Just before Queen’s infamous Live Aid concert Freddie makes contact with the rest of the band to talk about returning to Queen and picking up where they left off having spent some time in Munich writing his solo album “Mr Bad Guy”, which was a flop compared to much of what he had done with Queen.
While apologising to the rest of the band and saying that while he got what he wanted when making “Mr Bad Guy”, it wasn’t the same as Brian’s ridiculous rewrites, John’s looks or Roger’s sniping at him. He missed all that and said, “We’re family.”
Families are often very complicated things, but when all else fails, quite often they will always be there. We tend to lose the balance between work and family, with work often coming before anything else, and then when the work isn’t there it is too late and quite often the family has gone or moved on. If you are lucky enough to have a good family, treasure them, for they are everything.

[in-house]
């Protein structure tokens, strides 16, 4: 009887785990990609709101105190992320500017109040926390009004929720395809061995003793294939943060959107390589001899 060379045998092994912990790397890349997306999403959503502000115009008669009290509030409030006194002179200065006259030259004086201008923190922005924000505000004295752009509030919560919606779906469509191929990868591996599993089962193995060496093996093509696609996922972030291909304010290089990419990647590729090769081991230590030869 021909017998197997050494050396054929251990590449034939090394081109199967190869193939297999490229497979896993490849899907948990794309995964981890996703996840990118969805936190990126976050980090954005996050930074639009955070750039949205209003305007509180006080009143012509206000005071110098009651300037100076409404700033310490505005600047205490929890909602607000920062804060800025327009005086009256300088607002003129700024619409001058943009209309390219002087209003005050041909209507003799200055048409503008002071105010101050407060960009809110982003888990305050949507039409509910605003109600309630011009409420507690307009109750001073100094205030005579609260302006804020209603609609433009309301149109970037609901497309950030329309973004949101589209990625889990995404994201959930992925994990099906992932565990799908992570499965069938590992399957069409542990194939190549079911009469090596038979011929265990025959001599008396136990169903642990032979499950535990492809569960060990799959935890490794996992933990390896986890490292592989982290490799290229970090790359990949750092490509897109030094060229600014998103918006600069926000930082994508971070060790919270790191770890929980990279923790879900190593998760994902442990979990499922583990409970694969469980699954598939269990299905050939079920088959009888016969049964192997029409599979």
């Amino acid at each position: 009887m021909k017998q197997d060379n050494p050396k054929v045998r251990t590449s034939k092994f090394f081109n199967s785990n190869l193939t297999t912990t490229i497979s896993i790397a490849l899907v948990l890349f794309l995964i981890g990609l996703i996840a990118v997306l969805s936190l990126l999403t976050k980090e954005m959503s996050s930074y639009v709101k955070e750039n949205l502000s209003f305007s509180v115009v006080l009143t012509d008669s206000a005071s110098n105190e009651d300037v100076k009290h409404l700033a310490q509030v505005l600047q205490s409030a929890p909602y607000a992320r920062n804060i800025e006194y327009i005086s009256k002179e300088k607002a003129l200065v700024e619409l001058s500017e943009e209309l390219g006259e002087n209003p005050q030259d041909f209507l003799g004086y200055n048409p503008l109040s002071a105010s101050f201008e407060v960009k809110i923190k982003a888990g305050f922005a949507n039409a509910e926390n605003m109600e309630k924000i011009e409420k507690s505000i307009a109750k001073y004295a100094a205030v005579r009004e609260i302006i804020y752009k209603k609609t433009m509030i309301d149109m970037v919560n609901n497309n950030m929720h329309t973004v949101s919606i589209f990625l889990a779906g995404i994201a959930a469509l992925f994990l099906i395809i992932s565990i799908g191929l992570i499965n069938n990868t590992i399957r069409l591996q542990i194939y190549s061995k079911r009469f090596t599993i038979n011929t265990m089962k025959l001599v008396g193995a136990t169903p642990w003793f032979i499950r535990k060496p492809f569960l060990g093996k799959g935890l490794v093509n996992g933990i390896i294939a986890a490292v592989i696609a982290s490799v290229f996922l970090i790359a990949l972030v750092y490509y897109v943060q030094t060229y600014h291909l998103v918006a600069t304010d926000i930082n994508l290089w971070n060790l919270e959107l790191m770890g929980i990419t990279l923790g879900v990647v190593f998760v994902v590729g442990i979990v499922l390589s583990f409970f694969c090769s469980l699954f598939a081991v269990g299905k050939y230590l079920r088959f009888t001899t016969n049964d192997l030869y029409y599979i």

Life Lesson 5 – Not with those teeth mate!
At the start of the film, original lead singer Tim Staffle quits to join a band called Humpy Bong. Just after this event, Freddie joins Brian and Roger and offers to replace Tim as the lead singer of the band.
“Er….not with those teeth mate!” replies Roger.
Freddie then does an impromptu audition of the song “Doin’ Alright”
“I was born with 4 additional incisors. More space in my mouth means more range,” says Freddie. “I’ll consider your offer.”
We all have things about us and our looks that we don’t like, but Freddie famously channelled his overbite into something positive with the additional vocal range he had. If we have something about ourselves that we don’t like, we should try to find something positive about it and embrace it, just like Freddie did. Freddie was not the “classic” good looking band frontman, but he still embraced his unique looks and had a stage presence and charisma that no other lead singer matched, and no-one has matched Freddie to this day. We are all unique, and we should celebrate the things that make us unique and embrace them.
“Bohemian Rhapsody” is available on DVD, blu-ray and digital download here.